Denne informasjonen er utarbeidet av IG, forretningsnavnet til IG Markets Limited. I tillegg til disclaimeren nedenfor, inneholder ikke denne siden oversikt over kurser, eller tilbud om, eller oppfordring til, en transaksjon i noe finansielt instrument. IG påtar seg intet ansvar for handlinger basert på disse kommentarene og for eventuelle konsekvenser som et resultat av dette. Ingen garanti gis for nøyaktigheten eller fullstendigheten av denne informasjonen. Personer som handler ut i fra denne informasjonen gjør det på egen risiko. Forskning gitt her tar ikke hensyn til spesifikke investeringsmål, finansiell situasjon og behov som angår den enkelte person som mottar dette. Denne informasjonen er ikke utarbeidet i samsvar med regelverket for investeringsanalyser, så derfor er denne informasjonen ansett å være markedsføringsmateriale. Selv om vi ikke er hindret i å handle i forkant av våre anbefalinger, ønsker vi ikke å dra nytte av dem før de blir levert til våre kunder. Se fullstendig disclaimer og kvartalsvis oppsummering.
Unlike other recent sell-offs of late, driven by moves in the US bond markets as Fed rate hikes increase, what we saw in Europe, the US and today in Asia is a classic ‘risk off’ move. In the US, the S&P printed a bullish outside day on Wednesday, suggesting the bulls were in firm control. However, this move lacked follow-through buying yesterday and, as the S&P 500 moved through the 50-day average, selling picked up on rumours of a sizeable sell program hitting the market. The bears will certainly be enthused by the fact the index closed not only below the September 15 low of 1978, but also on session lows.
The 2012 uptrend remains intact and, with this in mind, a weekly close below 1945 could see a big pick up in shorting activity. Still, it’s interesting to ask why the market actually chose to sell off with such ferocity. While some will point to comments from Dallas Fed president Richard Fisher about rates being put up sooner, this makes little sense as both bond yields and interest rate expectations actually fell – not to mention the fact he has been banging this drum for months. News about Russia drafting a bill to seize foreign assets is certainly one reason, but markets have learnt to cope with these tensions. It was a funny old session, and price action today will therefore be key.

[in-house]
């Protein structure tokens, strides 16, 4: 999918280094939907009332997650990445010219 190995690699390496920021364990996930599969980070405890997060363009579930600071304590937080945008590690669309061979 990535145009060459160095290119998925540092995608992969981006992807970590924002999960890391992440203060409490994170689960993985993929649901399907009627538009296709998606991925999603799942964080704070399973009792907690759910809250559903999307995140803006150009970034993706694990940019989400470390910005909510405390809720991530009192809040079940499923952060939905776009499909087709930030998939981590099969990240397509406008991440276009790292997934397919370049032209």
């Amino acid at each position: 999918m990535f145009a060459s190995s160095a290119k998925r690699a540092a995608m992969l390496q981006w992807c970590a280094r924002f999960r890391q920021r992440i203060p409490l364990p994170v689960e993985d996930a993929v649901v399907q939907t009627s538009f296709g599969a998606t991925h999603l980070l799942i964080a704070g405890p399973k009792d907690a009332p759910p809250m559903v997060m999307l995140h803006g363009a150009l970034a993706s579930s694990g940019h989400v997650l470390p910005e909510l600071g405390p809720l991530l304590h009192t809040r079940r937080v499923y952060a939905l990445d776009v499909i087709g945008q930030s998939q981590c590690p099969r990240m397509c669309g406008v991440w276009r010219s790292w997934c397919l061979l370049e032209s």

JPY bears in control… again
Here in Asia, there has been renewed selling of JPY, with USD/JPY reclaiming the ¥109 handle. Some will point to the core national CPI, which at 1.1% (once adjusted for the impact of the sales tax rise), was just below forecast and is fairly woeful.
Granted, the recent move lower in the JPY on a trade-weighted basis is yet to feed through into import price inflation, but it still seems more really needs to be done. There have also been comments today from health minister Yasuhisa Shiozake suggesting he is keen to alter law to allow near-term changes to the Government Pension Investment Fund (GPIF). This would justify the moves in USD/JPY and, consequently, the Nikkei, given there had been some speculation that these changes to the $1.4 trillion fund may be delayed.
The ASX 200 has lost further ground, and at one stage looked like we may see the index break below 5200. On an index level, it’s been a horror month to be long Aussie stocks, with the market down 5.5% - the worst monthly performance since May 2012. What’s more, the index has effectively seen a correction having fallen 11% looked at in USD terms (or as an unhedged overseas investor). This is just shy of the 12.2% lost in USD terms in May 2013.
Banks have been at the epicentre of this trade, with the financial sector down 6.5% this month (12% in USD terms), just shy of the 8.9% fall seen in May 2012. It’s all looking fairly bleak and, judging by the fact the S&P 500 is yet to really turn bearish, we could see the ASX 200 undergo further losses if the 2012 uptrend on the S&P 500 gives way.
Is $1.6400 on the cards for cable?
The central bank divergence trade continues in earnest. The comments from the Bank of England’s Mark Carney highlighted that, along with the Fed (who look set to raise rates in June), the BoE will also begin increase rates gradually from next year. If we think GBP and the USD have positive qualities (due to the more restrictive stance of the central banks), the price action in cable is interesting.
Looking at the four-hour chart, we can see the pair holding the gap lower from Monday 8 September’s gap at $1.6283, which is positive. However, there is clear consolidation with traders really searching for direction. My best guess is that, if the pair breaks the July downtrend, it should potentially head to $1.6500 – which is where I would be easing off on longs. Still, if GBP/USD is the battle of the two most attractive currencies, then EUR/JPY has to the battle for the ugliest house on the block.
European markets should open on a flatter footing, with US futures not really moving either way in Asia. It seems data meant very little yesterday, with European M3 money supply slightly hotter than forecast. While there was a focus on the collapse in US durable goods, the more interesting data point was the 7.5% year-on-year rise in core capex orders. US 2Q GDP is firmly in focus in upcoming US trade as economists expect the quarterly print to be revised forty basis points higher to 4.6%.
The economist range is 3.4% to 5%, so it will be interesting to see how markets take the print and whether we see good news resulting in bad news for stocks. We also get personal income and spending, which could play into inflation expectations. On this point, it seems inflation is back on the radar as a major market concern. How are we seeing falling inflation expectations in so many developed countries given where we are in the cycle and the stimulus thrown at promoting it?